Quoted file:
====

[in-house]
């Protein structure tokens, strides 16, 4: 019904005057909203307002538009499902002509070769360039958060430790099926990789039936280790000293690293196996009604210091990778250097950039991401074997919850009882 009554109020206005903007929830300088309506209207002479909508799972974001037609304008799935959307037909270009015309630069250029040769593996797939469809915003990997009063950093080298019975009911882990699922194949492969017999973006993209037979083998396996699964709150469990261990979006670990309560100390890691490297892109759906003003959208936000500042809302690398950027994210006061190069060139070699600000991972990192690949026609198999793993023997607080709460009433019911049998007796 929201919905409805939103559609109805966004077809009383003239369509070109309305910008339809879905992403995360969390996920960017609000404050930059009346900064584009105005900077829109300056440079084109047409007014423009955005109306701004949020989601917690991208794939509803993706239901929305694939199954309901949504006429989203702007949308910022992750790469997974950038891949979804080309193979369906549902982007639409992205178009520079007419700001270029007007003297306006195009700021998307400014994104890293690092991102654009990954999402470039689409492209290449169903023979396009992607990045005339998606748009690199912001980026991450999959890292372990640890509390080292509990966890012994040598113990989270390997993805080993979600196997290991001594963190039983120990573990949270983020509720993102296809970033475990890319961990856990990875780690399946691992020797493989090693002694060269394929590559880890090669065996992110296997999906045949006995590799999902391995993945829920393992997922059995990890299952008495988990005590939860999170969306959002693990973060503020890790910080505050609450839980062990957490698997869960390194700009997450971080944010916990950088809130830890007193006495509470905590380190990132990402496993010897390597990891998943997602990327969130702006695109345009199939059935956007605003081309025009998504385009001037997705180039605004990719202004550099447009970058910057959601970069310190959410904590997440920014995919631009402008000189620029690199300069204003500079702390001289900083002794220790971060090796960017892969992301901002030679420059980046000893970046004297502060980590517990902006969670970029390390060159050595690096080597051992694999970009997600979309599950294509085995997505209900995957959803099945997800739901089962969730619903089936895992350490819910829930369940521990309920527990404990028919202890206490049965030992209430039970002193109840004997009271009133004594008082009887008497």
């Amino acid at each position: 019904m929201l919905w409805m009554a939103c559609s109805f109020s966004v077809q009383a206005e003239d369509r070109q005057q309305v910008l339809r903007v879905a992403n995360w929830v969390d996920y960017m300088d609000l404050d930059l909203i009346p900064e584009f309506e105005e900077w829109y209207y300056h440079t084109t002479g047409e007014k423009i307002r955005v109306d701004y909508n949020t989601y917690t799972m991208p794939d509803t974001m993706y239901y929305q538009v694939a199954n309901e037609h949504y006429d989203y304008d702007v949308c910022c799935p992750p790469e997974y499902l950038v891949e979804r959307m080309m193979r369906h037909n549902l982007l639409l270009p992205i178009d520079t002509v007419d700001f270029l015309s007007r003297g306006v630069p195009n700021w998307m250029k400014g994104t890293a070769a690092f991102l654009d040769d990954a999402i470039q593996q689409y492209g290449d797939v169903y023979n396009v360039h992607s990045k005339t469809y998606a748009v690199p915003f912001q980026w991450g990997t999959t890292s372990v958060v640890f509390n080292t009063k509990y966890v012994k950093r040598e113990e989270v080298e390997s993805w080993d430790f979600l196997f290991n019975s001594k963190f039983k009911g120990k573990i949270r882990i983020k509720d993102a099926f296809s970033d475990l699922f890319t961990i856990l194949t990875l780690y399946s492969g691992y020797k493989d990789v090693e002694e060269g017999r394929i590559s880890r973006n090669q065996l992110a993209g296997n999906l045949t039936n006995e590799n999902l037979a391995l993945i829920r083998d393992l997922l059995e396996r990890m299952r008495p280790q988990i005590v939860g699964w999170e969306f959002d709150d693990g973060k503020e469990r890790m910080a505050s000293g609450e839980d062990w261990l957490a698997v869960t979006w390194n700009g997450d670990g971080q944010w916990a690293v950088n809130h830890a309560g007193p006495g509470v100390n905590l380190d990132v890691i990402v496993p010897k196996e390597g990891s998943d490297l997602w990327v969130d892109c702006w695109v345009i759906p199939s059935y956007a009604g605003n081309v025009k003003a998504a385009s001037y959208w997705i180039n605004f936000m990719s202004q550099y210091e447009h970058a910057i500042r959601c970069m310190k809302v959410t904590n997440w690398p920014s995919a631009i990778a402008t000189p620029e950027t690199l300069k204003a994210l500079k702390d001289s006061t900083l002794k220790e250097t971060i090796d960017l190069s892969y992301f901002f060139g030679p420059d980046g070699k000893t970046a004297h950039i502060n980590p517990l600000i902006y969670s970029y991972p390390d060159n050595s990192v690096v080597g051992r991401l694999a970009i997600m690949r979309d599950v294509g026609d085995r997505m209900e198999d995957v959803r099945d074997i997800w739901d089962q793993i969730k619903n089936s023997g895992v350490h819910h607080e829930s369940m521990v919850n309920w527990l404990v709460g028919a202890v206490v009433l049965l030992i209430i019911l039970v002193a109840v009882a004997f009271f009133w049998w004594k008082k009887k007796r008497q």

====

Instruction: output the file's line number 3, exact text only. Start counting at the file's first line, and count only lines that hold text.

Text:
């Amino acid at each position: 019904m929201l919905w409805m009554a939103c559609s109805f109020s966004v077809q009383a206005e003239d369509r070109q005057q309305v910008l339809r903007v879905a992403n995360w929830v969390d996920y960017m300088d609000l404050d930059l909203i009346p900064e584009f309506e105005e900077w829109y209207y300056h440079t084109t002479g047409e007014k423009i307002r955005v109306d701004y909508n949020t989601y917690t799972m991208p794939d509803t974001m993706y239901y929305q538009v694939a199954n309901e037609h949504y006429d989203y304008d702007v949308c910022c799935p992750p790469e997974y499902l950038v891949e979804r959307m080309m193979r369906h037909n549902l982007l639409l270009p992205i178009d520079t002509v007419d700001f270029l015309s007007r003297g306006v630069p195009n700021w998307m250029k400014g994104t890293a070769a690092f991102l654009d040769d990954a999402i470039q593996q689409y492209g290449d797939v169903y023979n396009v360039h992607s990045k005339t469809y998606a748009v690199p915003f912001q980026w991450g990997t999959t890292s372990v958060v640890f509390n080292t009063k509990y966890v012994k950093r040598e113990e989270v080298e390997s993805w080993d430790f979600l196997f290991n019975s001594k963190f039983k009911g120990k573990i949270r882990i983020k509720d993102a099926f296809s970033d475990l699922f890319t961990i856990l194949t990875l780690y399946s492969g691992y020797k493989d990789v090693e002694e060269g017999r394929i590559s880890r973006n090669q065996l992110a993209g296997n999906l045949t039936n006995e590799n999902l037979a391995l993945i829920r083998d393992l997922l059995e396996r990890m299952r008495p280790q988990i005590v939860g699964w999170e969306f959002d709150d693990g973060k503020e469990r890790m910080a505050s000293g609450e839980d062990w261990l957490a698997v869960t979006w390194n700009g997450d670990g971080q944010w916990a690293v950088n809130h830890a309560g007193p006495g509470v100390n905590l380190d990132v890691i990402v496993p010897k196996e390597g990891s998943d490297l997602w990327v969130d892109c702006w695109v345009i759906p199939s059935y956007a009604g605003n081309v025009k003003a998504a385009s001037y959208w997705i180039n605004f936000m990719s202004q550099y210091e447009h970058a910057i500042r959601c970069m310190k809302v959410t904590n997440w690398p920014s995919a631009i990778a402008t000189p620029e950027t690199l300069k204003a994210l500079k702390d001289s006061t900083l002794k220790e250097t971060i090796d960017l190069s892969y992301f901002f060139g030679p420059d980046g070699k000893t970046a004297h950039i502060n980590p517990l600000i902006y969670s970029y991972p390390d060159n050595s990192v690096v080597g051992r991401l694999a970009i997600m690949r979309d599950v294509g026609d085995r997505m209900e198999d995957v959803r099945d074997i997800w739901d089962q793993i969730k619903n089936s023997g895992v350490h819910h607080e829930s369940m521990v919850n309920w527990l404990v709460g028919a202890v206490v009433l049965l030992i209430i019911l039970v002193a109840v009882a004997f009271f009133w049998w004594k008082k009887k007796r008497q």